binlogd - Binary event-log daemon
/usr/sbin/binlogd [-d] [-f config_file]
Enables debugging. Specifies the alternate binary configuration file.
The binlogd daemon logs binary event records to the files specified in the /etc/binlog.conf configuration file. You must use a formatting tool to read the error log files and a number of options are identified later in this reference page. In a future release, uerf will be retired and replaced by Compaq Analyze.
Each binary event record includes an event class and priority code, which are described in /usr/sys/include/dec/binlog/*.h. The binlogd reads from the /bin/kbinlog special device and from the Internet domain socket specified in the /etc/services file. The binlogd daemon is configured when it starts up and when it receives a hangup signal.
The /etc/binlog.conf file contains entries that specify the event class, the severity level, and the destination to which the binlogd daemon sends the messages. Each line of the /etc/binlog.conf file contains an entry.
The event class and the severity level are separated by a period (.). The event class and severity level are separated from the destination by one or more tabs. Blank lines and lines beginning with a # (number sign) are ignored.
If you specify an asterisk (*) for an event class or severity level, all event classes or all severity levels are selected. The event class is specified as a decimal number. The available class codes are specified in /usr/sys/include/dec/binlogd.h and are as follows:
CPU machine checks and exceptions Memory Disks Tapes Device controllers Adapters Buses Stray interrupts Console events Stack dumps SCSI CAM events
CI port-to-port driver events System communications services events
Generic ASCII informational messages
ASCII startup messages ASCII shutdown messages Panic messages Timestamp Diagnostic status messages Repair and maintenance messages
You can specify the following severity levels: Specifies events that cannot be recovered and that are usually fatal to system operation. Specifies events that either can be recovered or cannot be recovered but are not fatal to system operation. Specifies informational messages.
The destination for the messages can be either the full pathname of a local file or the name of a remote system. The remote host must be known to the system. You specify a remote system as follows:
You can specify dumpfile instead of an event class and severity level to identify the pathname of the file that will contain the kernel binary event-log buffer, which the savecore command recovers from a system dump.
The default /etc/binlog.conf file causes the binlogd daemon to create a binary event-log file for all event classes and severity levels and specifies the binary crash dump file. The following is an example of the default /etc/binlog.conf file:
*.* /usr/adm/binary.errlog dumpfile /usr/adm/crash/binlogdumpfile
The binlogd daemon also creates the /var/run/binlogd.pid, if possible. The file contains a line that specifies the binlogd daemon's process identification number. Use this number to disable or reconfigure the binlogd daemon. To disable the binlogd daemon, send the process a SIGTERM signal. For example:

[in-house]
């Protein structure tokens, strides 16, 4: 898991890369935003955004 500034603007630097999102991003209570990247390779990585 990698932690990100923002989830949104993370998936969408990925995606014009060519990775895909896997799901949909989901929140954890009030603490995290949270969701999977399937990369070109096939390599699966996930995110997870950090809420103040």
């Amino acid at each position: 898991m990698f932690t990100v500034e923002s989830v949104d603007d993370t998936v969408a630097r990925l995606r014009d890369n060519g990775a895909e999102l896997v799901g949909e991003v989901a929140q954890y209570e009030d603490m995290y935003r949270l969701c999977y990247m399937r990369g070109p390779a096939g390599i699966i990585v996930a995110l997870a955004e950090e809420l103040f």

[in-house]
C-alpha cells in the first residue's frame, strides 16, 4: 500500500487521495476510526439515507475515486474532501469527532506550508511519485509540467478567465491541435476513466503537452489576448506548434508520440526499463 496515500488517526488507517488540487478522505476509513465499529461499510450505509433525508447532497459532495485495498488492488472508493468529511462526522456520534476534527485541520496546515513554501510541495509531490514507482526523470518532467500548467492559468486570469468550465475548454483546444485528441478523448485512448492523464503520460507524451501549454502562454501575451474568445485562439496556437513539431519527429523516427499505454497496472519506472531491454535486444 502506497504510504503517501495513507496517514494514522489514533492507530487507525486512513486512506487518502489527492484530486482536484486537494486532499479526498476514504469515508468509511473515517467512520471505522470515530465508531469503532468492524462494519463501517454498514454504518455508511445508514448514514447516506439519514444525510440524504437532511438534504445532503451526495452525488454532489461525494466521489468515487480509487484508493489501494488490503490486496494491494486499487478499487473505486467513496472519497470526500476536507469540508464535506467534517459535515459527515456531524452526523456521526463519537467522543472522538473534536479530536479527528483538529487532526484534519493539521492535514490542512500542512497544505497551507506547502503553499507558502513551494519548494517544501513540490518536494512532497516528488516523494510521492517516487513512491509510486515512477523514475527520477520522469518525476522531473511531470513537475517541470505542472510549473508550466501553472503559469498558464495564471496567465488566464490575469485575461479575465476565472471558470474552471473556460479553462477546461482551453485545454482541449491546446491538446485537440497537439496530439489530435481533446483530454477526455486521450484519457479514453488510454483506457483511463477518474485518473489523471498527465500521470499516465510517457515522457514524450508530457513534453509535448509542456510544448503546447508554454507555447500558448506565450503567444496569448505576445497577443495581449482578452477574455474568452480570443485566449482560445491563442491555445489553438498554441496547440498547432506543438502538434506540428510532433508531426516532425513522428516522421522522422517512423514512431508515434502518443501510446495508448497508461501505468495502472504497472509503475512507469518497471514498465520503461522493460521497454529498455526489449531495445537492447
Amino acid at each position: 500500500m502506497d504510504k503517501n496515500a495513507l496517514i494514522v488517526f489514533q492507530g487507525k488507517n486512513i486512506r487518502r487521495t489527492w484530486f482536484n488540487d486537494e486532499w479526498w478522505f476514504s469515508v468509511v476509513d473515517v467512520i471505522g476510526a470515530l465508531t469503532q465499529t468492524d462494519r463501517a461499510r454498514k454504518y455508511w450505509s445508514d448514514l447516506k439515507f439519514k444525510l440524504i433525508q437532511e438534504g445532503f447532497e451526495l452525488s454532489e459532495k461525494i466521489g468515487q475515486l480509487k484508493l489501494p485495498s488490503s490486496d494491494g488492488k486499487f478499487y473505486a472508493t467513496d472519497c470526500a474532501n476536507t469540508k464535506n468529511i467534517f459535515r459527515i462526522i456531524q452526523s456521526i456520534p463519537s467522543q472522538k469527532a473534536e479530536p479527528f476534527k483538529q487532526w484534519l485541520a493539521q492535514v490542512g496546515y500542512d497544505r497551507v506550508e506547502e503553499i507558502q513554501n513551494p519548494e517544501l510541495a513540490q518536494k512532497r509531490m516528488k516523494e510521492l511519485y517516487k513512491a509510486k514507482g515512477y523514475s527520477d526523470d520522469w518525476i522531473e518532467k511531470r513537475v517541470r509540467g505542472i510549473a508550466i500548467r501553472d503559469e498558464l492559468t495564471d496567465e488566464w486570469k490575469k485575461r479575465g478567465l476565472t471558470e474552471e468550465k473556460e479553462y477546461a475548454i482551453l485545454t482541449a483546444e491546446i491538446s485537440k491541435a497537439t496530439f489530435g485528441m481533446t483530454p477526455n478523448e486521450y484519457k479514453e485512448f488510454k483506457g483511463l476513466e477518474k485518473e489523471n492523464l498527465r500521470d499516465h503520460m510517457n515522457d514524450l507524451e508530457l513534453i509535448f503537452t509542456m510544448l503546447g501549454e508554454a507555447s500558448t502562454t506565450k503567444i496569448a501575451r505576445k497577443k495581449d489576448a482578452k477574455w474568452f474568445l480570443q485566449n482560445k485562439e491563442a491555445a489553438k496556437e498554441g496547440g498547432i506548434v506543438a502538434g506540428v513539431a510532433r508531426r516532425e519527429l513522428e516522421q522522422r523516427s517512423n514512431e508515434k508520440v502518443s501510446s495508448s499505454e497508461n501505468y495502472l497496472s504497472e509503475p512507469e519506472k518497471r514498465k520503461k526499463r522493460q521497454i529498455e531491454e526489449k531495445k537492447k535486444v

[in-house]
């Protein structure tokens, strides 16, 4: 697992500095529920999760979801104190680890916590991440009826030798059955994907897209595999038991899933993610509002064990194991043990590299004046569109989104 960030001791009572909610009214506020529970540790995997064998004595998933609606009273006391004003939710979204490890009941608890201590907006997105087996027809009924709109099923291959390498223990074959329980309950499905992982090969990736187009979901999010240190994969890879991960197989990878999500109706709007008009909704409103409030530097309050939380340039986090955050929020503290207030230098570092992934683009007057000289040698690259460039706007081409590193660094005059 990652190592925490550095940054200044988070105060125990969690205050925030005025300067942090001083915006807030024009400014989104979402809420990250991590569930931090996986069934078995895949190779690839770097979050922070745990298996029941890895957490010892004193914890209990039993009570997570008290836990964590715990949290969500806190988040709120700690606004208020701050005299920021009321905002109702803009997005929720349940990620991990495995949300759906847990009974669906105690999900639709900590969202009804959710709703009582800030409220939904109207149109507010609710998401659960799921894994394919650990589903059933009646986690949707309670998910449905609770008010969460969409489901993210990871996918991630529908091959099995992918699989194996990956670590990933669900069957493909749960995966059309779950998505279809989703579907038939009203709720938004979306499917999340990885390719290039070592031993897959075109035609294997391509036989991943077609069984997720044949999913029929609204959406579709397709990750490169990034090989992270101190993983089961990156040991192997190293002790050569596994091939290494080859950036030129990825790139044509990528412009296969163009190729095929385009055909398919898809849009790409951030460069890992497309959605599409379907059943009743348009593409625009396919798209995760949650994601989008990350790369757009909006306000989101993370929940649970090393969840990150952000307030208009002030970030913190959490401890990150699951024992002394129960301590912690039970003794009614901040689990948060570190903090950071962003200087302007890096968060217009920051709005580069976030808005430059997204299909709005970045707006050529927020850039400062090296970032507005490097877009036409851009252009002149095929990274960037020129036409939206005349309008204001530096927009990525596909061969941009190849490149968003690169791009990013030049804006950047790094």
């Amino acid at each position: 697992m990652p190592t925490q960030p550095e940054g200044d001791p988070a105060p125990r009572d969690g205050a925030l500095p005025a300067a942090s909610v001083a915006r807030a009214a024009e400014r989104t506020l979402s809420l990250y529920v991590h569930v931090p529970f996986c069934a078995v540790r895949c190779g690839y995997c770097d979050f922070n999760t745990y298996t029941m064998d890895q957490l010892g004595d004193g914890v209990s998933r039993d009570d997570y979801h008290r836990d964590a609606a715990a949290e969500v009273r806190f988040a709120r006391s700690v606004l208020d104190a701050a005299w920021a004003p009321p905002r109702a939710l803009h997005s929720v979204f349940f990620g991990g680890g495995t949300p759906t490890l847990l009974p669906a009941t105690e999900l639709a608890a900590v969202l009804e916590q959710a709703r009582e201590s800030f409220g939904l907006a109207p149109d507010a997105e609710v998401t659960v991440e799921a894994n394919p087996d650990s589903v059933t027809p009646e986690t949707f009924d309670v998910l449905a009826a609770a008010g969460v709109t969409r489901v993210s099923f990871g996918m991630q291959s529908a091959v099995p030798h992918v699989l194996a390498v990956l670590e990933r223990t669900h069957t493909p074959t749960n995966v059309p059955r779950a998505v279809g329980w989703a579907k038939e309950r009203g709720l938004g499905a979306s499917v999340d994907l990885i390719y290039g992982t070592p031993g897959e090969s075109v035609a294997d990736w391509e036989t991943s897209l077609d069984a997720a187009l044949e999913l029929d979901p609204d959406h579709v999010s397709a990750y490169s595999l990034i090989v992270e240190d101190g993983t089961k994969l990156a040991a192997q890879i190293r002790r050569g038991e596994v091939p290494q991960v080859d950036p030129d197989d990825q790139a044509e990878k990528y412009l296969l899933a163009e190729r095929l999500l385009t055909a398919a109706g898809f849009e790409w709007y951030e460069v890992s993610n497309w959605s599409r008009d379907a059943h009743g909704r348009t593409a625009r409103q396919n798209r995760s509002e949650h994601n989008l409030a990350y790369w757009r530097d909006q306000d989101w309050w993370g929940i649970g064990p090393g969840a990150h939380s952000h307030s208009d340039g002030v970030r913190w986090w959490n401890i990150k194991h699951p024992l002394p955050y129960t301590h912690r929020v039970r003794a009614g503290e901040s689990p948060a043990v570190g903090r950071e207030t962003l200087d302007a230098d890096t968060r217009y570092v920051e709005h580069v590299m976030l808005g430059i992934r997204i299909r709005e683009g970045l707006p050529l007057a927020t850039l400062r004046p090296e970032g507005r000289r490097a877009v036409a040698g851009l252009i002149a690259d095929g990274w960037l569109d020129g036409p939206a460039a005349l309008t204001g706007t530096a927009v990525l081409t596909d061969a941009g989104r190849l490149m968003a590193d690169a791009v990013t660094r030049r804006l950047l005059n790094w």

kill -TERM `cat /var/run/binlogd.pid`
To reconfigure the binlogd daemon, send the process a SIGHUP signal to cause it to read the configuration file again. For example:
kill -HUP `cat /var/run/binlogd.pid`
Processes on the local system also can connect to the binlogd daemon by using a local known socket (/dev/binlogdmb); this is referred to as a "mailbox." When the "mailbox" connection is established, the connected process receives the binary event records that the binlogd processes. The libbinlog.a library provides a set of routines that make using the "mailbox" easy. Refer to the descriptions in /usr/sys/include/dec/binlog/*.h for information on using the "mailbox" programming interface. The uerf command with the -n option utilizes the binlogd "mailbox."
For this release, a number of options are available as described in the following sections. It is recommended that you migrate from uerf to one of these solutions: Compaq Analyze is a reporting tool primarily designed to be used with newer (EV6) processors. Refer to the Compaq Analyze documentation on the Associated Products CD-ROM for information on installation and use. Refer to the dia(8) reference page, or the DECevent documentation on the Associated Products CD-ROM for information on the DECevent Translation and Reporting Utility. binlog is also a channel that is read by the Event Management utility (EVM). Messages are also converted to EVM events and notified to the EVM daemon, using DECevent as the translation mechanism. Refer to the EVM(5) reference page and System Administration for more information on event management. In particular, note that DECevent must be running on remote hosts to receive notification of remote binlog events. The sys_check(8) utility uses translation and reporting tools to read system error files such as binary.errlog.saved.
Command path. Binary configuration file. Process identification number. Name of the "mailbox" socket. Kernel log device.
Commands: logger(1), savecore(8), uerf(8)
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